Journal of Behavioral and Brain Science
Vol.09 No.03(2019), Article ID:91360,10 pages

Eating with Familiar Friends Decreases the Electrical Taste Threshold

Shiho Tsuchida1, Genki Sakauchi1,2, Momoko Asada1, Naoto Sato1, Kasumi Suzuki1, Misaki Kaiwa1, Kenichi Shibuya1, Hiromi Inaba1*

1Department of Health and Nutrition, Niigata University of Health and Welfare, Niigata, Japan

2Kaetsu Hospital, Niigata, Japan

Copyright © 2019 by author(s) and Scientific Research Publishing Inc.

This work is licensed under the Creative Commons Attribution International License (CC BY 4.0).

Received: February 27, 2019; Accepted: March 22, 2019; Published: March 25, 2019


Communal eating reportedly induces changes in food-related behaviors such as increased consumption and alleviation of indefinite complaints. Here, we examined the influence of intimacy with co-eaters on the palatability of the food and the physiological taste thresholds. The study was a single-blind crossover trial with 16 healthy women aged 18 - 19 years (two close friends × 8) as participants. We examined the effect of four preset conditions with regard to taste (condition 1 = tasting alone; condition 2 = tasting with a friend; condition 3 = tasting with three unfamiliar individuals; condition 4 = tasting with a friend and two unfamiliar individuals). Electrical taste thresholds were measured pre-and post-eating. The subjective evaluation of taste did not show any significant difference between the four conditions (p > 0.05). However, the electrical taste threshold significantly decreased when eating with close friends (p < 0.05). As a factor associated with the meal environment, co-eating with family or friends appears to influence tastiness; however, in the present study, it showed no effect on the perception of taste. Nevertheless, eating with friends significantly decreased the electrical taste threshold and enhanced the perception of taste. Decrease in the electrical taste threshold was observed only when eating with a close friend; it was not observed when eating with other people and showed no association with the total number of individuals co-eating.


Co-Eating, Taste Threshold, Familiar Person, Tastiness, Physiological Changes

1. Introduction

Communal dining is one of the most common social activities. Typically, children begin to eat with their parent(s) early in childhood. Studies have shown that food tends to taste better when consumed in the company of others than when eaten alone [1]. This phenomenon is termed the “social facilitation of eating” [1] , which refers not only to the increase in the volume of food intake but also to the taste [2]. One of the explanations for this phenomenon is associated with the positive effect of co-eating on mood; when people eat together, they usually talk to each other and experience social unity [3]. These positive changes in mood may result in the social facilitation of eating [4] [5]. Studies have shown that people tend to consume more food with friends or family members than with strangers [5] [6]. However, Hirsch and Kramer [7] reported that people did not consume more food in a large unfamiliar group of 50 to 70 people. Thus, eating in a crowd does not affect social facilitation. In addition, the quality of social relationships among the group, particularly when eating with familiar people, is considered to be an important factor for such facilitation. Studies conducted in children have shown that eating in a group results in an increased food intake and inculcates good eating behavior and attitudes toward food [8] [9] [10].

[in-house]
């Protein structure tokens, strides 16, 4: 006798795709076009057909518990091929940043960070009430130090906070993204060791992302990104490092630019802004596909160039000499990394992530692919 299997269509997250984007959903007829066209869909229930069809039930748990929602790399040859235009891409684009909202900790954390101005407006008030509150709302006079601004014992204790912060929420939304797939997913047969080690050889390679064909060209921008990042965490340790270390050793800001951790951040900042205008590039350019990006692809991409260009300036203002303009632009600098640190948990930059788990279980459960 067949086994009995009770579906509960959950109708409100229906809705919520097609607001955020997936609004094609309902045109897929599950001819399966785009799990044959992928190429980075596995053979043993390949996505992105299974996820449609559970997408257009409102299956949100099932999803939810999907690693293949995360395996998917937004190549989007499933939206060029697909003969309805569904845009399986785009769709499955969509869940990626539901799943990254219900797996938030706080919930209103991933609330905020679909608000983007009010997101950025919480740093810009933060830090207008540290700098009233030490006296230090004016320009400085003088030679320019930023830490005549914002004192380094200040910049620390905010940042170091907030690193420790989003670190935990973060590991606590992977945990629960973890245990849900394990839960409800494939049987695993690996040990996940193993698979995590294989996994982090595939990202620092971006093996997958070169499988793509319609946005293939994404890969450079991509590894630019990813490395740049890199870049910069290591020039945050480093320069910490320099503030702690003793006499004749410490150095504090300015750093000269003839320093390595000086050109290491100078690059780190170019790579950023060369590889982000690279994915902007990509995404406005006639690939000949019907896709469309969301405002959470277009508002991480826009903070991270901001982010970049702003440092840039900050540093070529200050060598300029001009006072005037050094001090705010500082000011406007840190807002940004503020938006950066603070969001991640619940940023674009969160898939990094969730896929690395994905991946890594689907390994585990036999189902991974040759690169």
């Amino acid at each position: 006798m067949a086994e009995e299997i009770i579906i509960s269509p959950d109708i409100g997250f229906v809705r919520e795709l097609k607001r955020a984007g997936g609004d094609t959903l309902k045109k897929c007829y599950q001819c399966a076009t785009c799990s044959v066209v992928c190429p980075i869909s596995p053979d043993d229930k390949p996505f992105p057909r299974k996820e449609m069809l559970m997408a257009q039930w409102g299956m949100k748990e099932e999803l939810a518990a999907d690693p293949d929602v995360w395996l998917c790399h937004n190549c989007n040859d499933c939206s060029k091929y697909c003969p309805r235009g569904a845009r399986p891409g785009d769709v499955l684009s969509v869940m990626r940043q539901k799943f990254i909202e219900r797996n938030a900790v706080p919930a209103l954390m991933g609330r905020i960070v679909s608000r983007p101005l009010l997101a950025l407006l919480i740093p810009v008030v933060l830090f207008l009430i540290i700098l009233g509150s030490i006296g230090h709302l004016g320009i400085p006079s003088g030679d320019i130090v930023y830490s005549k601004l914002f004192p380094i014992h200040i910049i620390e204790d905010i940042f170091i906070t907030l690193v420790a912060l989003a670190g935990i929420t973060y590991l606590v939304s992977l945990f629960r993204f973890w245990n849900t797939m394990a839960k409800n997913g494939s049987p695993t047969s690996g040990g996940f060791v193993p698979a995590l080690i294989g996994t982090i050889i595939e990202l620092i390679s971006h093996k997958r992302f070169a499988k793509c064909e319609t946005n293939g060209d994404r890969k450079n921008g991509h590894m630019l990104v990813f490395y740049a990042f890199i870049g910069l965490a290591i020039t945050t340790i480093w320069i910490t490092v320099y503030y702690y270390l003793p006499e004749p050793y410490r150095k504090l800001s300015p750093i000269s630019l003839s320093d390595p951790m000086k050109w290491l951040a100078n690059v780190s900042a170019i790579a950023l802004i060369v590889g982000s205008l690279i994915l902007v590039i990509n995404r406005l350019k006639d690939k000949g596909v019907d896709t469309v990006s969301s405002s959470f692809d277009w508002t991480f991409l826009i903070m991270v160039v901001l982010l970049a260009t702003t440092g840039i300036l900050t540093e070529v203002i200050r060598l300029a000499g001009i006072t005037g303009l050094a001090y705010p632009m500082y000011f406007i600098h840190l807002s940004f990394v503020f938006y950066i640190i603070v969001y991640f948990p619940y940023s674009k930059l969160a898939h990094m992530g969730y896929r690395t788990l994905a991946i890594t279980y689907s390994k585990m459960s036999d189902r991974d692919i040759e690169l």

However, no studies have investigated the influence of co-eating on the electrical taste threshold; moreover, the effect of eating with a complete stranger or a person with whom one shares a low level of intimacy on the taste of food has not been clarified. The present study aimed to investigate the influence of eating with a familiar group on the taste of food. The present study enrolled 16 female participants because the taste threshold level in females is known to be lower than that in males [11].

2. Methods

2.1. Participants

In the present study, 16 healthy female participants (age range, 18 - 19 years; mean height: 161.8 ± 7.6 cm; mean body weight: 52.1 ± 7.6 kg) were included. All participants were unaware of the aim of the experiment and had normal olfaction and vision. The study protocol has been approved by the Ethics Committee of the Niigata University of Health and Welfare (No. 17647-160307). Each participant provided written informed consent after detailed counseling regarding the methodology of the study.

2.2. Food for the Preference Survey and Method of Provision

Before beginning the tasting experiment, participants were informed that their task was to evaluate the taste of different types of food (bread [Chojuku, Shikisima Bread Co. Ltd.], rice cracker [Teshioya, Kameda Co. Ltd.], and gummy candy [Grape and Orange flavors, Meiji Co. Ltd.]) and that they were free to eat as much food as they liked. The bread was cut into pieces of 10 cm × 10 cm (without the crust of the bread slice). The participants completed a short questionnaire in Japanese regarding their subjective evaluation of each food. Their responses were assessed based on a visual analog scale (VAS; response options ranged from “not at all” to “extremely”). The following questions were included: “How do you feel regarding the taste of the food”, “How do you feel regarding the intensity of the taste”, “How do you feel about the texture of the food”, “Do you like the food”, and “Would you eat this food again”? In addition, before beginning the survey and consuming the foods, the participants were requested to wash their mouths with ion-exchanged water.